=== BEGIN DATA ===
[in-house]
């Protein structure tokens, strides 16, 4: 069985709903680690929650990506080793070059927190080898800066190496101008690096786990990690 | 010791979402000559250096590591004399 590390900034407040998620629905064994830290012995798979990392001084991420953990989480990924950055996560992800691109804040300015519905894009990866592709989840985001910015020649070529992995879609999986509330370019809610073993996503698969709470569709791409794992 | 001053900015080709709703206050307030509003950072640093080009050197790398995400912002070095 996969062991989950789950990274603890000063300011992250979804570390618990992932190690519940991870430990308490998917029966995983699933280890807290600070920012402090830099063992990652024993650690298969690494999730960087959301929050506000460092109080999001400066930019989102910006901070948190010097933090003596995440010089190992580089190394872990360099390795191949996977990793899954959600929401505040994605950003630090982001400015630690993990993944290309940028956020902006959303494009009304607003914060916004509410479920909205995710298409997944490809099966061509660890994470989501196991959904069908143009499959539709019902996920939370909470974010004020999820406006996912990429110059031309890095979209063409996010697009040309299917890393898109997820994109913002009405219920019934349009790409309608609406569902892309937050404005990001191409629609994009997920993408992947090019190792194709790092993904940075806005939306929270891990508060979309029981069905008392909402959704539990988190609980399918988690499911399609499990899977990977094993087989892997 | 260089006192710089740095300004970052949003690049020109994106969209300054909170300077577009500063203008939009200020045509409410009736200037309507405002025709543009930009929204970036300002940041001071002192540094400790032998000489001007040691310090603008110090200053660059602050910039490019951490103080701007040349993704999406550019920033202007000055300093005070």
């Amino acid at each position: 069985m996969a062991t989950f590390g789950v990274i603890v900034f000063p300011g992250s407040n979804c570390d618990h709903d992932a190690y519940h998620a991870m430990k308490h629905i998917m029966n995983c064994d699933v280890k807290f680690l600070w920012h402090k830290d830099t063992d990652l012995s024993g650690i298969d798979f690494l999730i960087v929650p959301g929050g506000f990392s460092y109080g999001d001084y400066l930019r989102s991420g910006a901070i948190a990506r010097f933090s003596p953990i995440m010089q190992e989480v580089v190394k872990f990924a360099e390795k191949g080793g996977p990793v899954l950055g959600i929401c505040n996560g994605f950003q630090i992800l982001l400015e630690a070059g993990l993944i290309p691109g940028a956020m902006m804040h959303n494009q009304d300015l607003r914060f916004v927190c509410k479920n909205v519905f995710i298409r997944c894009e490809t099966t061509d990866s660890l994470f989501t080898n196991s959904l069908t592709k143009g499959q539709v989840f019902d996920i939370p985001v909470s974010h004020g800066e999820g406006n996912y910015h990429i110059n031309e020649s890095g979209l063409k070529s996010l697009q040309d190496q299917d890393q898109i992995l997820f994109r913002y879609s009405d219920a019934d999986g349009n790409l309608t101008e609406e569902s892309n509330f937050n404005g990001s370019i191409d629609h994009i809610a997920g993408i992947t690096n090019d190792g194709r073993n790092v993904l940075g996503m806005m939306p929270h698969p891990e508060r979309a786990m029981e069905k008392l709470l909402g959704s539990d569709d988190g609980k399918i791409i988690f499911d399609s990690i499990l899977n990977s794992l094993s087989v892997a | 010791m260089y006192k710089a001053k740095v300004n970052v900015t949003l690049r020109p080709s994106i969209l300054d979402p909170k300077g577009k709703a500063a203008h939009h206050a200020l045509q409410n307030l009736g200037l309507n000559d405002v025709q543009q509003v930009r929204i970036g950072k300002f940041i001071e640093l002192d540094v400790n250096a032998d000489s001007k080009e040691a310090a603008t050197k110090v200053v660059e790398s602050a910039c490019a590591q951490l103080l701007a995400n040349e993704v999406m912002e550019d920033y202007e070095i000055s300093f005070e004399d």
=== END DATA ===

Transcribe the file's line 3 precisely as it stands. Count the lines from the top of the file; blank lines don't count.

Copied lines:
């Amino acid at each position: 069985m996969a062991t989950f590390g789950v990274i603890v900034f000063p300011g992250s407040n979804c570390d618990h709903d992932a190690y519940h998620a991870m430990k308490h629905i998917m029966n995983c064994d699933v280890k807290f680690l600070w920012h402090k830290d830099t063992d990652l012995s024993g650690i298969d798979f690494l999730i960087v929650p959301g929050g506000f990392s460092y109080g999001d001084y400066l930019r989102s991420g910006a901070i948190a990506r010097f933090s003596p953990i995440m010089q190992e989480v580089v190394k872990f990924a360099e390795k191949g080793g996977p990793v899954l950055g959600i929401c505040n996560g994605f950003q630090i992800l982001l400015e630690a070059g993990l993944i290309p691109g940028a956020m902006m804040h959303n494009q009304d300015l607003r914060f916004v927190c509410k479920n909205v519905f995710i298409r997944c894009e490809t099966t061509d990866s660890l994470f989501t080898n196991s959904l069908t592709k143009g499959q539709v989840f019902d996920i939370p985001v909470s974010h004020g800066e999820g406006n996912y910015h990429i110059n031309e020649s890095g979209l063409k070529s996010l697009q040309d190496q299917d890393q898109i992995l997820f994109r913002y879609s009405d219920a019934d999986g349009n790409l309608t101008e609406e569902s892309n509330f937050n404005g990001s370019i191409d629609h994009i809610a997920g993408i992947t690096n090019d190792g194709r073993n790092v993904l940075g996503m806005m939306p929270h698969p891990e508060r979309a786990m029981e069905k008392l709470l909402g959704s539990d569709d988190g609980k399918i791409i988690f499911d399609s990690i499990l899977n990977s794992l094993s087989v892997a | 010791m260089y006192k710089a001053k740095v300004n970052v900015t949003l690049r020109p080709s994106i969209l300054d979402p909170k300077g577009k709703a500063a203008h939009h206050a200020l045509q409410n307030l009736g200037l309507n000559d405002v025709q543009q509003v930009r929204i970036g950072k300002f940041i001071e640093l002192d540094v400790n250096a032998d000489s001007k080009e040691a310090a603008t050197k110090v200053v660059e790398s602050a910039c490019a590591q951490l103080l701007a995400n040349e993704v999406m912002e550019d920033y202007e070095i000055s300093f005070e004399d």